“Panda Express is starting people out at $13 an hour, and Macy’s is up to $13.50,” she explains. “So, where Panera Bread, for example, used to have an advantage by starting at $9 an hour and capturing that market, people are jumping. It becomes very competitive.”
And here’s a Catch-22 Hawkins sees: Employers are unable to raise hourly rates because their labor funds are being devoured by overtime pay, which they are forced to pay employees because they are understaffed.
“Our unemployment rates stayed the same from June to July and is still at 3.3 percent,” Hawkins adds. “Because it is so low, which is a blessing and a curse all at the same time, it does become more competitive.
“I think what a lot of employers are really out there doing is they are looking for other ways to create benefits. To make their business and their establishment more enticing to young workers,” she adds. “And to figure out ways that aren’t just monetary pay. To help create a culture and an environment, to make it more exciting to be in.”
Hawkins says the chamber just hosted a job fair at Union University with more than 70 employers, from Waffle House to Black-Eyed Pea, recruiting students. The chamber recently launched a “Hendersonville is Hiring” Facebook page to create awareness of all the jobs that need to be filled, and are actively recruiting from nearby Madison, Goodlettsville and Gallatin.
Hawkins acknowledges hospitality hiring issues are about to become even tougher.
“What are we going to have to do to stay competitive and grow?” Hawkins asks. “There are so many new restaurants on the horizon. The problem is only going to get worse.”
Making a good start
Sam Case moved to Gallatin from Knoxville three weeks ago to open a new Zoës Kitchen fast casual restaurant in Hendersonville.
He has been with the company for three years, and this is his first time to relocate for the company. He needs to hire 35 people, 17 for the back of the house, 13 for the front, and has taken to social media to drum up interest.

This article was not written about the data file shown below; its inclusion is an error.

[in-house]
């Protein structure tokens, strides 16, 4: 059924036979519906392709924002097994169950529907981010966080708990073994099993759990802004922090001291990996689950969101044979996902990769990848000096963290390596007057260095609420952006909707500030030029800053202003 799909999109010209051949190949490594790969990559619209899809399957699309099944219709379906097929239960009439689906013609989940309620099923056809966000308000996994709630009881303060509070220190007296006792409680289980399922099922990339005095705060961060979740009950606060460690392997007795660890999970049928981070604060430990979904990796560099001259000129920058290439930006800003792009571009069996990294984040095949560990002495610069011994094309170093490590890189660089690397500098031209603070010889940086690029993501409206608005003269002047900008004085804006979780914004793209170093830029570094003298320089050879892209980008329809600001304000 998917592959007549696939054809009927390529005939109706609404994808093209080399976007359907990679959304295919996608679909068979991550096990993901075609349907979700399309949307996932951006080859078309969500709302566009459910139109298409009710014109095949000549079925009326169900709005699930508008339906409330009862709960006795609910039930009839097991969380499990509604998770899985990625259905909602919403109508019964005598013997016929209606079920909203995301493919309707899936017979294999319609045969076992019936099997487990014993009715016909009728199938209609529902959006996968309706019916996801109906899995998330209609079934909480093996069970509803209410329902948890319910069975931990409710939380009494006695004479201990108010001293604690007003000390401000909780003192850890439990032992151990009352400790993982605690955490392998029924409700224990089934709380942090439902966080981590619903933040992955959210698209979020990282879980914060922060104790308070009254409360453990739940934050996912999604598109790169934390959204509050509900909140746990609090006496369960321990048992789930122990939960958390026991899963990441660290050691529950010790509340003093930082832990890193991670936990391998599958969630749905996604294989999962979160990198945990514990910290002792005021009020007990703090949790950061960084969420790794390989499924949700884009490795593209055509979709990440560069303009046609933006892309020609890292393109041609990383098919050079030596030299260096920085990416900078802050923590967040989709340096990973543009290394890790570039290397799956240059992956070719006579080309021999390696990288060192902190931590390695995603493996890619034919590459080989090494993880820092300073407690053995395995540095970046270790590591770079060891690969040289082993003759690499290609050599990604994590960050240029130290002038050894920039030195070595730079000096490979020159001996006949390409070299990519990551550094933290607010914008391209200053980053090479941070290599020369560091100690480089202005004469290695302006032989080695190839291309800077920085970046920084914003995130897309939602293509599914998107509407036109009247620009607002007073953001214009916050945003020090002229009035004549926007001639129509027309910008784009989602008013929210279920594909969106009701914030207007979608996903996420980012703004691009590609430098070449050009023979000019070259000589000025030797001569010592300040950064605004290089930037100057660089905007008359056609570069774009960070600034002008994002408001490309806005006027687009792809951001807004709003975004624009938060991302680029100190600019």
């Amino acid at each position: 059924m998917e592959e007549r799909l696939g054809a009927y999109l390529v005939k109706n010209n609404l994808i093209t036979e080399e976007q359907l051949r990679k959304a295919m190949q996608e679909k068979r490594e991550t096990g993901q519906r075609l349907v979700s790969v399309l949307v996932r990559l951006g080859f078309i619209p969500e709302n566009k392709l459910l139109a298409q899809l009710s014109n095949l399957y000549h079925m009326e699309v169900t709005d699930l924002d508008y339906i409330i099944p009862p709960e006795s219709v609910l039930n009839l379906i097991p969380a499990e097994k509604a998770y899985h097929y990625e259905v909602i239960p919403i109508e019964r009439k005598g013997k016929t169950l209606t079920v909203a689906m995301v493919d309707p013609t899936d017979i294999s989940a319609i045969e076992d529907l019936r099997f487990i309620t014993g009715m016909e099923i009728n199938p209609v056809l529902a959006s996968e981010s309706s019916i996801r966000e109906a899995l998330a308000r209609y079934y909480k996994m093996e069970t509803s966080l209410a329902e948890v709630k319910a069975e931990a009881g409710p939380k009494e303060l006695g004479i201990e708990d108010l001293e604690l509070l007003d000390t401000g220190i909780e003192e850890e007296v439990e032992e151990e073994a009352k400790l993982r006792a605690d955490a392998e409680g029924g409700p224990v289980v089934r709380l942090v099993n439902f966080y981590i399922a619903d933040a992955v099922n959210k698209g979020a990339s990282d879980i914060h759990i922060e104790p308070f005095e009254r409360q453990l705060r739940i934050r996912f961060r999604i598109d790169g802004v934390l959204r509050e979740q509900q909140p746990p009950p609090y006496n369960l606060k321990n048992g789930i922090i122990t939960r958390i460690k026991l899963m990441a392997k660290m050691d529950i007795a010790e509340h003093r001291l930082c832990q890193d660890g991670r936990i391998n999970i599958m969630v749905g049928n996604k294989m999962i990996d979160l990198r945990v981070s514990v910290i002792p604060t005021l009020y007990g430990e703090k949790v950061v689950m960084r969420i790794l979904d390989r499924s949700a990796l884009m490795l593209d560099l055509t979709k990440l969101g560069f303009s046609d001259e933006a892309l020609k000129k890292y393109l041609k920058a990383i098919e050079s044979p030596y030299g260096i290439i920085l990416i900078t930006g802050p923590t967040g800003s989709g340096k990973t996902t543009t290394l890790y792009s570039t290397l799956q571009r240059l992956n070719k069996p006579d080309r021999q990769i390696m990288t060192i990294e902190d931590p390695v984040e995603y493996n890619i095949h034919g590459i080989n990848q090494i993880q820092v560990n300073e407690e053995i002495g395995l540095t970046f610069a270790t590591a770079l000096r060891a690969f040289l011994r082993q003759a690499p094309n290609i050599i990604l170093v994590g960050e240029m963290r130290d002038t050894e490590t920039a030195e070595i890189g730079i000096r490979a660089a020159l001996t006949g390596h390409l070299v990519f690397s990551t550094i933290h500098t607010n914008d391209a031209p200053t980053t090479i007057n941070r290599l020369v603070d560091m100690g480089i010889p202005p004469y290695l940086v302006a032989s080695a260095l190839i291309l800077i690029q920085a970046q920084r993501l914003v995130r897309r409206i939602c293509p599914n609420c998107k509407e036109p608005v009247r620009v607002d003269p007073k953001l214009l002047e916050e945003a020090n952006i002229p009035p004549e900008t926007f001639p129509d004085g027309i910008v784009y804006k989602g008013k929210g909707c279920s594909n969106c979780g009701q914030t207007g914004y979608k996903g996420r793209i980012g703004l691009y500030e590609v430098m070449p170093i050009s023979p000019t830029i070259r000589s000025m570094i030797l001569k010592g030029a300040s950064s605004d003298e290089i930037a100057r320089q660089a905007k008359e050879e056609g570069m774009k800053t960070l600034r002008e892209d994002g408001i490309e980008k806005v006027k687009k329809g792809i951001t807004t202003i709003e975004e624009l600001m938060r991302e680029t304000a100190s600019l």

He is already ahead of the game. Two of his cooks followed him from Knoxville, and he has hired 75 percent of his opening staff.
“I know how important staffing is,” Case explains. “I needed to hit the ground running and just do whatever I needed to do. I’ve been working every day, either outside or at home, just blowing up Facebook, blowing up any type of opportunity that comes along to where I can just recruit.”
Before he worked for Zoës, Case worked for Cheddar’s for six years as a manager. He was a corporate trainer for Romano’s Macaroni Grill before that, where he opened 43 stores.
He says the starting pay at Zoës is competitive to other restaurants in Hendersonville and is looking for people who are excited about the Mediterranean brand.
“I think making sure that you’re fully staffed and ready to go at the very beginning is super crucial, because I’ve always been one to say that first impression is a lasting impression,” Case acknowledges. “And if someone were to come in those front doors the very first day we open and I’m not ready to give them what Zoë’s has to offer, then I have the potential of losing them forever. That’s the risk that I’m definitely not going to take.”
Case’s current hires are already training at the Green Hills and Belle Meade locations, so a certain percentage of his staff will have four weeks or more of training in place when they open September 21.
“I’ve found it’s been a lot easier for me to recruit here than it actually was in Knoxville,” Case adds. “A lot of my people are coming from either Gallatin or Portland. I think there’s just people that are trying to get out of those smaller cities just to work a little bit closer to Nashville.”
“We’re trying everything’
Greg Adkins, Tennessee Hospitality and Tourism Association president and CEO, says staffing shortages are the No. 1 issue members are talking about right now as the THHA is taking proactive measures to pull in more workers. They partnered with the NCVB on job fairs and are working with the Department of Labor to try and get tax incentives to help employers.